The SSLMIT survey originates as a spin-off of the “alumni-netwerk” project carried out by the Dutch department of the same university, which received funding from the Dutch Language Union (Brentaro, 2022). Interestingly, even within this initial small-scale survey, students not only reflected on the T&I skills they developed at SSLMIT, but also emphasized the significance of incorporating a “rarer” language (in this case, Dutch) into their language combination. They observed that such inclusion enhances their competitiveness in the job market and cultivates the intercultural skills necessary for diverse linguistic contexts. This finding seems to challenge the growing emphasis on English within university programs, including those in the Humanities, and suggest that the potential career prospects for graduates specializing in “smaller” languages could shape in the future the preference for conference and community interpreting training formats.

By integrating insights gleaned from alumni, universities can ensure that their curricula remain responsive to the evolving demands of the industry, equipping graduates with the requisite skills and language combinations to thrive in the dynamic field of translation and interpreting. These insights will be presented within the larger scope of previous work on the status of interpreters (Gentile, 2016; Dam & Gentile, 2021), allowing for a comprehensive examination of the challenges and opportunities faced by T&I professionals.

References

Brentaro, G. (2022). La lingua neerlandese nei Paesi del Mediterraneo. Nuove prospettive su alumninetwerken, cultural policy e sbocchi professionali. University of Trieste.

Dam, H. V., & Gentile, P. (2021). Status and profession(alization) of conference interpreters. In M. Albl-Mikasa & E. Tiselius (Eds.), The Routledge Handbook of Conference Interpreting (pp. 275–289). Routledge. https://doi.org/10.4324/9780429297878-26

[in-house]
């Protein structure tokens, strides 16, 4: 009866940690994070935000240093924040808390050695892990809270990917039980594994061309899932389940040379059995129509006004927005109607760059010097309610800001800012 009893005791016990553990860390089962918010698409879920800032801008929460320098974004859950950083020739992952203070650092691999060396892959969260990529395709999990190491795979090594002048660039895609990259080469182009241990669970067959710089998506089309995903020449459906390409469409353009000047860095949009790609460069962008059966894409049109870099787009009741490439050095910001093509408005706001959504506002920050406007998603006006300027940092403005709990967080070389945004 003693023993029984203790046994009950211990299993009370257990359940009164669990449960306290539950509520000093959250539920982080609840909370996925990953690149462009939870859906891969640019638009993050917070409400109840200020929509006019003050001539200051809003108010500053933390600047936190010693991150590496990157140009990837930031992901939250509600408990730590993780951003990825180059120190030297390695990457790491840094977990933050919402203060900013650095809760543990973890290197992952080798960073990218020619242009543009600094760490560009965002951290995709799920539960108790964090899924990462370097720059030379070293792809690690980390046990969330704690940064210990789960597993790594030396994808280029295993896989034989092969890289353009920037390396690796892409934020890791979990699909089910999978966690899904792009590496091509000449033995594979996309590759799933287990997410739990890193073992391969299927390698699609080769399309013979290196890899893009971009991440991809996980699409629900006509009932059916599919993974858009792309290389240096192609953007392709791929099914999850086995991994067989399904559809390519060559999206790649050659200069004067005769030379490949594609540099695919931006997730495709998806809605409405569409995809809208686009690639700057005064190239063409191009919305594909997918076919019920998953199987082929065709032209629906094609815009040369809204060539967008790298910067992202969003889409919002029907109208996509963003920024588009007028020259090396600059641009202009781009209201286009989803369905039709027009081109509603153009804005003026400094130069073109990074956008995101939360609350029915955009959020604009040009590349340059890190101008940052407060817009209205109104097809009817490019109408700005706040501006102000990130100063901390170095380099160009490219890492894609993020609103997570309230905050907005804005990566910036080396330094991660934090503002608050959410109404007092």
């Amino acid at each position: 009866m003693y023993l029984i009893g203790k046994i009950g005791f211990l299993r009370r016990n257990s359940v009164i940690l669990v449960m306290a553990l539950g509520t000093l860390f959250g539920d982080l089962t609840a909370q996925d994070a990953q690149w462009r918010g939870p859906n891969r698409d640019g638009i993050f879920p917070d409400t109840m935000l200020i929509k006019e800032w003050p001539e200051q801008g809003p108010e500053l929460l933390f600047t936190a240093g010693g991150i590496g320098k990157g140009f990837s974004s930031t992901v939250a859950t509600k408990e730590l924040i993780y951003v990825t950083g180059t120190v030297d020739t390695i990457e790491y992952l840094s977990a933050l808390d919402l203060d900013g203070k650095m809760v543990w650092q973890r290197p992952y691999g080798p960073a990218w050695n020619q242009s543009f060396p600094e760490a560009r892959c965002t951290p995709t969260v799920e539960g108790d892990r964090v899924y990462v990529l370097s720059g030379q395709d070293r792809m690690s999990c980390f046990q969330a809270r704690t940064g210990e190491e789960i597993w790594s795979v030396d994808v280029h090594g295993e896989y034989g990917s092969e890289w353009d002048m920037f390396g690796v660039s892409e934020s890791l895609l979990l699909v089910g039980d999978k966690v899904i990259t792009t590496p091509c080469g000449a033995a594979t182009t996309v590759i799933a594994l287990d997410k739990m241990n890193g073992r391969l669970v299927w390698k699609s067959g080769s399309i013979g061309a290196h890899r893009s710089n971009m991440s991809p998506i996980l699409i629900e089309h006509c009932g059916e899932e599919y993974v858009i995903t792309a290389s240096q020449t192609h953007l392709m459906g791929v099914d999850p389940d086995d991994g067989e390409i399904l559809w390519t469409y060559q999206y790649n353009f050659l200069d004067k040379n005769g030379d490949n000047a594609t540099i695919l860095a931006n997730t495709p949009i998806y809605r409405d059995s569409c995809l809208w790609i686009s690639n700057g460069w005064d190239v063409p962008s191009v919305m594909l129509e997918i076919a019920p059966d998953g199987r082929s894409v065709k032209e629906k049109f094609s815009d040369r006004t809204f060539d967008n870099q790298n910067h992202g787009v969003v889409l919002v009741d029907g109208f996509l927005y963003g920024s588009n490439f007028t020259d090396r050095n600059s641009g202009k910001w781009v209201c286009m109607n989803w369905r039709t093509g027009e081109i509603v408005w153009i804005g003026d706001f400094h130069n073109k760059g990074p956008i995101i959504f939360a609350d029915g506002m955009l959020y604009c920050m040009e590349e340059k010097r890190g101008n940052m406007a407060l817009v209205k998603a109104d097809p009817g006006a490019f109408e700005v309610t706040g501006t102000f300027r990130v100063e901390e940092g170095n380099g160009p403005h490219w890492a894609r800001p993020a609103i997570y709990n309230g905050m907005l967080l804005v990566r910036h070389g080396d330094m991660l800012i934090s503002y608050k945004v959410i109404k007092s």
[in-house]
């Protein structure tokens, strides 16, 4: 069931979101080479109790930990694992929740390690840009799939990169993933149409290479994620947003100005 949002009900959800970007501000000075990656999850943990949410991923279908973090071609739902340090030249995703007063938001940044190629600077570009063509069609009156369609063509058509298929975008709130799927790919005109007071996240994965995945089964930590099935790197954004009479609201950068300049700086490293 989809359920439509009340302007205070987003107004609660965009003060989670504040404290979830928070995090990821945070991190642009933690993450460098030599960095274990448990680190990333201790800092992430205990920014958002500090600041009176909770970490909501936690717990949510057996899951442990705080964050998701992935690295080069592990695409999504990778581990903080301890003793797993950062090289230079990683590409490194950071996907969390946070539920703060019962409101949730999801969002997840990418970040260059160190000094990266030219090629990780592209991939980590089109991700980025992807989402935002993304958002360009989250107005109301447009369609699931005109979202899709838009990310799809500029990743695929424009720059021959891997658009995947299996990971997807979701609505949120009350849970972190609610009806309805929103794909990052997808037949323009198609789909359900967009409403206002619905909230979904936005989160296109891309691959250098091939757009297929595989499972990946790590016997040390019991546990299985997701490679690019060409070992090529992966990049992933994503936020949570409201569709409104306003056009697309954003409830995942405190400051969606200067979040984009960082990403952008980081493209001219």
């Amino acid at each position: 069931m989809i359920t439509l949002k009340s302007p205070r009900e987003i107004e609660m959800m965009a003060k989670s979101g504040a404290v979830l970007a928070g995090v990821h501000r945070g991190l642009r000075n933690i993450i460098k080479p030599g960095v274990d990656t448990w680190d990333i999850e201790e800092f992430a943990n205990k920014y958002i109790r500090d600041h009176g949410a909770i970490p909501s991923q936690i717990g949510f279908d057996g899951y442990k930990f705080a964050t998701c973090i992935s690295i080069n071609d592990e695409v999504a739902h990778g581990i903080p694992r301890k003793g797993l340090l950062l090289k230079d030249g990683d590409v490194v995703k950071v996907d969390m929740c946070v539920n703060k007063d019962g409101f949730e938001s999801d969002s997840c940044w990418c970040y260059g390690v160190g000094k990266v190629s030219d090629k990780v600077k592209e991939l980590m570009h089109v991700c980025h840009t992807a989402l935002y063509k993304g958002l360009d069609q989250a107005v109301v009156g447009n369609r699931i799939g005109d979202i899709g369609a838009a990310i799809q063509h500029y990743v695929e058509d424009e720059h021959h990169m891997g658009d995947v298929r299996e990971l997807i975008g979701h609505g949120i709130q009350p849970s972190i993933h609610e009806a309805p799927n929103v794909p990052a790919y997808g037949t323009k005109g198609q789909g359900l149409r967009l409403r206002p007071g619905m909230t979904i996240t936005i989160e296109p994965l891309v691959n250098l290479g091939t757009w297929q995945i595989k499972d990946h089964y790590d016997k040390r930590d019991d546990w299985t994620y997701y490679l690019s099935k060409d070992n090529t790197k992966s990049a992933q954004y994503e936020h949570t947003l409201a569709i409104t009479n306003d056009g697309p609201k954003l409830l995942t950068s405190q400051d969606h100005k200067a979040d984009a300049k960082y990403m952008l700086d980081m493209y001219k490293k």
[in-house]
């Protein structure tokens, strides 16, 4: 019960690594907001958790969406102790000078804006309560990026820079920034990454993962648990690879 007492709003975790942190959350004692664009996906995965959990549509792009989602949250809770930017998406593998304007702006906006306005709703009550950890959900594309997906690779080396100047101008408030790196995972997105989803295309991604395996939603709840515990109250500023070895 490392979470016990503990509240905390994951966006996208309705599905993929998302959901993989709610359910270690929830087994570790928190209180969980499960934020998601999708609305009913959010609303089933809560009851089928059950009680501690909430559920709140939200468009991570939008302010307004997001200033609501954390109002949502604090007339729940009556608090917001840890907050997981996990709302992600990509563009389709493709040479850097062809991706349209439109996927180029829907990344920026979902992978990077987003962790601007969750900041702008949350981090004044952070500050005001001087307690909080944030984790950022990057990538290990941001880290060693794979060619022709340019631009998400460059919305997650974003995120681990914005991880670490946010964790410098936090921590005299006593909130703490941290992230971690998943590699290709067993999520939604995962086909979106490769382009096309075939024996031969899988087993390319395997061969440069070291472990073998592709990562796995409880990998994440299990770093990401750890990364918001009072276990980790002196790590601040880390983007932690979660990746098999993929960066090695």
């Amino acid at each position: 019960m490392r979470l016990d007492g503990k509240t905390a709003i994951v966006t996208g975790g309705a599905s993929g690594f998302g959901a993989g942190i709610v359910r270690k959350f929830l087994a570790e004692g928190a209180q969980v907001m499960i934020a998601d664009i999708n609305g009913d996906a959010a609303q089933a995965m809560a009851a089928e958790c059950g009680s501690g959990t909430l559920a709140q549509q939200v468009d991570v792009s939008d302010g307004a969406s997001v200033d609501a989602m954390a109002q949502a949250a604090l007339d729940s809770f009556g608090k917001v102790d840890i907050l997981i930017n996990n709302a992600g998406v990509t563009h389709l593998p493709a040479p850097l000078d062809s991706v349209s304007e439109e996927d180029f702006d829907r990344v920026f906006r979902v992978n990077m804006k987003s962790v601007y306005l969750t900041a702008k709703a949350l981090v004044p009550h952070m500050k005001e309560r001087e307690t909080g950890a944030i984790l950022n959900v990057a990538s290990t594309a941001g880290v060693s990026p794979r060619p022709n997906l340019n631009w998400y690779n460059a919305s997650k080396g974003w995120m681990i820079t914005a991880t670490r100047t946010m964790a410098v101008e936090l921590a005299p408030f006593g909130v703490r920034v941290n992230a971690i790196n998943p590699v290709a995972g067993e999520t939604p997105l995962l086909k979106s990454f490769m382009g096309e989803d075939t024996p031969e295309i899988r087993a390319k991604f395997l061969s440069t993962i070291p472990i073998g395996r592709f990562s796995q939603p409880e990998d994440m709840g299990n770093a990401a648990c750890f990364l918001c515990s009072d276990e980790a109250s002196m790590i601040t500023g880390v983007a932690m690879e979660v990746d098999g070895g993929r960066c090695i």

Gentile, P. (2016). The Interpreter’s Professional Status. A Sociological Investigation into the Profession. University of Trieste.

Hao, Y., & Pym, A. (2022). Where do translation students go? A study of the employment and mobility of Master graduates. The Interpreter and Translator Trainer, 17(2), 211–229. https://doi.org/10.1080/1750399X.2022.2084595

Šveda, P., & Djovčoš, M. (2022). Translation and interpretation in the time of the COVID-19 pandemic: A case study from Slovakia. STRIDON: Studies in Translation and Interpreting, 2(2), 25–43. https://doi.org/10.4312/STRIDON.2.2.25-43

Vitalaru, B. (2021). Public service interpreting and translation: employability, skills, and perspectives on the labour market in Spain. The Interpreter and Translator Trainer, 16(2), 247–269. https://doi.org/10.1080/1750399X.2021.1984032

Our Sponsors

If you’re interested in sponsoring TIC 2023, please contact us for more information. We’re on hand to create a package that meets your needs, so do not hesitate to get in touch at: registration@tic-conference.eu.

The conference is a partial output of the following grants:

VEGA 2/0092/23 Translation and Translating as a Part of the Slovak Cultural Space History and Present. Transformations of Form, Status and Functions: Texts, Personages, Institutions.

VEGA 1/0202/21: Reflexia kognitívnych a osobnostných charakteristík v tlmočníckom výkone študentov PaT a profesionálov v reálnom a virtuálnom prostredí (Reflection of Cognitive and Personality Traits in the Interpreting Performance of T&I Students and Professionals in Real and Virtual Environment).

VEGA 2/0009/23 Kreatívne experimenty s textom v perspektíve kritického posthumanizmu: básnická, umelecká a prekladová prax v slovenskej kultúre v medzinárodných súvislostiach/Creative Experiments with Text from the Perspective of Critical Posthumanism: Poetic, Artistic and Translation